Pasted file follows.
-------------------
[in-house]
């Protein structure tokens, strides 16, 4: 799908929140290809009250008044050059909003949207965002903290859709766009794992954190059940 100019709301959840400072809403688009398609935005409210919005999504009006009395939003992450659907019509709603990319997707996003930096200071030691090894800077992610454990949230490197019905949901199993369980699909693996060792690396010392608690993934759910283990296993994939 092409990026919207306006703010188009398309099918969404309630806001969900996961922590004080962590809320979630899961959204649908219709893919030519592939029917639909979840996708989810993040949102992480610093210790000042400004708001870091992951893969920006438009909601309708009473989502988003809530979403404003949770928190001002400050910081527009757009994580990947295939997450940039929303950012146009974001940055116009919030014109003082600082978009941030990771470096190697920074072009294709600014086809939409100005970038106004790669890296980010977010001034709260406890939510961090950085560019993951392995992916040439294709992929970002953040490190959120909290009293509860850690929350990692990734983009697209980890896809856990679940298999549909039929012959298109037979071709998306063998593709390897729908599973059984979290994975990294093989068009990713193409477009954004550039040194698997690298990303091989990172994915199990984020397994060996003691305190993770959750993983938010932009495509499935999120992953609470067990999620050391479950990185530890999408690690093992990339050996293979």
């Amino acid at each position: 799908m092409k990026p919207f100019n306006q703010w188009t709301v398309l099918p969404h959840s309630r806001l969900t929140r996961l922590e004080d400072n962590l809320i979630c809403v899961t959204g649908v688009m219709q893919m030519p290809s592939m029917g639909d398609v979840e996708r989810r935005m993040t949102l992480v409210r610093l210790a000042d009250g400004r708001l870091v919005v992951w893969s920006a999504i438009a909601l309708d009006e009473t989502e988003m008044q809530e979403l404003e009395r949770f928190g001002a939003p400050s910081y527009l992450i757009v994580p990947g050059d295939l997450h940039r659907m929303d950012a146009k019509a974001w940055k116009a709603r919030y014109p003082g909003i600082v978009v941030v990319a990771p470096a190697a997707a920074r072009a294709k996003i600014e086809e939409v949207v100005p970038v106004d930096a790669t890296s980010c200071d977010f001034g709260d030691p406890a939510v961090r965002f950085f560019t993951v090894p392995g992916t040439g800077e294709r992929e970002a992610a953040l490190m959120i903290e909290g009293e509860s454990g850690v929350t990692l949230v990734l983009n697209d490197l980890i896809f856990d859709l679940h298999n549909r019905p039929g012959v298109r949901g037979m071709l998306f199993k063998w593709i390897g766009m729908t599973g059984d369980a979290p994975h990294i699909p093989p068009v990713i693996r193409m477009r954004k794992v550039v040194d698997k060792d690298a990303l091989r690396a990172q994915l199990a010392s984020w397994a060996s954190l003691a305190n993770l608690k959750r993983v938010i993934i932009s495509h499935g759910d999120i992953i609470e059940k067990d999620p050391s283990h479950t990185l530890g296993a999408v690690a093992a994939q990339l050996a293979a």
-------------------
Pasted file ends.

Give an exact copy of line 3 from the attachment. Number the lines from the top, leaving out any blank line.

């Amino acid at each position: 799908m092409k990026p919207f100019n306006q703010w188009t709301v398309l099918p969404h959840s309630r806001l969900t929140r996961l922590e004080d400072n962590l809320i979630c809403v899961t959204g649908v688009m219709q893919m030519p290809s592939m029917g639909d398609v979840e996708r989810r935005m993040t949102l992480v409210r610093l210790a000042d009250g400004r708001l870091v919005v992951w893969s920006a999504i438009a909601l309708d009006e009473t989502e988003m008044q809530e979403l404003e009395r949770f928190g001002a939003p400050s910081y527009l992450i757009v994580p990947g050059d295939l997450h940039r659907m929303d950012a146009k019509a974001w940055k116009a709603r919030y014109p003082g909003i600082v978009v941030v990319a990771p470096a190697a997707a920074r072009a294709k996003i600014e086809e939409v949207v100005p970038v106004d930096a790669t890296s980010c200071d977010f001034g709260d030691p406890a939510v961090r965002f950085f560019t993951v090894p392995g992916t040439g800077e294709r992929e970002a992610a953040l490190m959120i903290e909290g009293e509860s454990g850690v929350t990692l949230v990734l983009n697209d490197l980890i896809f856990d859709l679940h298999n549909r019905p039929g012959v298109r949901g037979m071709l998306f199993k063998w593709i390897g766009m729908t599973g059984d369980a979290p994975h990294i699909p093989p068009v990713i693996r193409m477009r954004k794992v550039v040194d698997k060792d690298a990303l091989r690396a990172q994915l199990a010392s984020w397994a060996s954190l003691a305190n993770l608690k959750r993983v938010i993934i932009s495509h499935g759910d999120i992953i609470e059940k067990d999620p050391s283990h479950t990185l530890g296993a999408v690690a093992a994939q990339l050996a293979a």